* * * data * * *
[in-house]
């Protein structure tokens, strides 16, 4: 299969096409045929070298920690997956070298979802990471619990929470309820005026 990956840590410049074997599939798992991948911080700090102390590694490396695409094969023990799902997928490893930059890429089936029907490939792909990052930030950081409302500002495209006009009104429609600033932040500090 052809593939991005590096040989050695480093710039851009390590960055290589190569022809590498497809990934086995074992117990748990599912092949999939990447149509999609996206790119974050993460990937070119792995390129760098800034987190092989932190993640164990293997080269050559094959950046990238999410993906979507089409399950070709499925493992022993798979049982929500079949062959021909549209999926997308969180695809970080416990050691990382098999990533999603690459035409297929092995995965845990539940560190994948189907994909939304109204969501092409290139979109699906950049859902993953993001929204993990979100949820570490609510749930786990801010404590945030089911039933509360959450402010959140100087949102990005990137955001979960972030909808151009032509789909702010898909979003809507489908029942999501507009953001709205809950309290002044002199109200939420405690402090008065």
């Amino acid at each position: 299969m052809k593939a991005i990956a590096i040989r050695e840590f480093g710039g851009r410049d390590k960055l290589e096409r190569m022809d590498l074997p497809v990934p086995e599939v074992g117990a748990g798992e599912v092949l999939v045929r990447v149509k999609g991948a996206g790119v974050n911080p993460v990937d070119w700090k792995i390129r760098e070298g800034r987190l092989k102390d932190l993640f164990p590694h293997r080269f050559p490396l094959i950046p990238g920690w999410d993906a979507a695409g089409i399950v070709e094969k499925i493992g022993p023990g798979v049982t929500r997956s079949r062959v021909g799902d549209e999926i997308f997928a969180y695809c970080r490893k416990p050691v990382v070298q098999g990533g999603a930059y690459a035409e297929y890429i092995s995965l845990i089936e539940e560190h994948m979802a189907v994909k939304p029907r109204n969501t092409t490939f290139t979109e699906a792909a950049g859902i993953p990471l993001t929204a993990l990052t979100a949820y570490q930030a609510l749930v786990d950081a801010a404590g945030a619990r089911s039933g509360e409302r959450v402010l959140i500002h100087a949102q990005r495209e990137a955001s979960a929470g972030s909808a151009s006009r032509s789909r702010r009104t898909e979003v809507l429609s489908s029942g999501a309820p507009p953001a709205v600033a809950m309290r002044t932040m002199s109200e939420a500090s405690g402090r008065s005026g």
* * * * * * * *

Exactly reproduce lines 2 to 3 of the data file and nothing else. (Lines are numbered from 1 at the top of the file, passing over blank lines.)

């Protein structure tokens, strides 16, 4: 299969096409045929070298920690997956070298979802990471619990929470309820005026 990956840590410049074997599939798992991948911080700090102390590694490396695409094969023990799902997928490893930059890429089936029907490939792909990052930030950081409302500002495209006009009104429609600033932040500090 052809593939991005590096040989050695480093710039851009390590960055290589190569022809590498497809990934086995074992117990748990599912092949999939990447149509999609996206790119974050993460990937070119792995390129760098800034987190092989932190993640164990293997080269050559094959950046990238999410993906979507089409399950070709499925493992022993798979049982929500079949062959021909549209999926997308969180695809970080416990050691990382098999990533999603690459035409297929092995995965845990539940560190994948189907994909939304109204969501092409290139979109699906950049859902993953993001929204993990979100949820570490609510749930786990801010404590945030089911039933509360959450402010959140100087949102990005990137955001979960972030909808151009032509789909702010898909979003809507489908029942999501507009953001709205809950309290002044002199109200939420405690402090008065």
């Amino acid at each position: 299969m052809k593939a991005i990956a590096i040989r050695e840590f480093g710039g851009r410049d390590k960055l290589e096409r190569m022809d590498l074997p497809v990934p086995e599939v074992g117990a748990g798992e599912v092949l999939v045929r990447v149509k999609g991948a996206g790119v974050n911080p993460v990937d070119w700090k792995i390129r760098e070298g800034r987190l092989k102390d932190l993640f164990p590694h293997r080269f050559p490396l094959i950046p990238g920690w999410d993906a979507a695409g089409i399950v070709e094969k499925i493992g022993p023990g798979v049982t929500r997956s079949r062959v021909g799902d549209e999926i997308f997928a969180y695809c970080r490893k416990p050691v990382v070298q098999g990533g999603a930059y690459a035409e297929y890429i092995s995965l845990i089936e539940e560190h994948m979802a189907v994909k939304p029907r109204n969501t092409t490939f290139t979109e699906a792909a950049g859902i993953p990471l993001t929204a993990l990052t979100a949820y570490q930030a609510l749930v786990d950081a801010a404590g945030a619990r089911s039933g509360e409302r959450v402010l959140i500002h100087a949102q990005r495209e990137a955001s979960a929470g972030s909808a151009s006009r032509s789909r702010r009104t898909e979003v809507l429609s489908s029942g999501a309820p507009p953001a709205v600033a809950m309290r002044t932040m002199s109200e939420a500090s405690g402090r008065s005026g």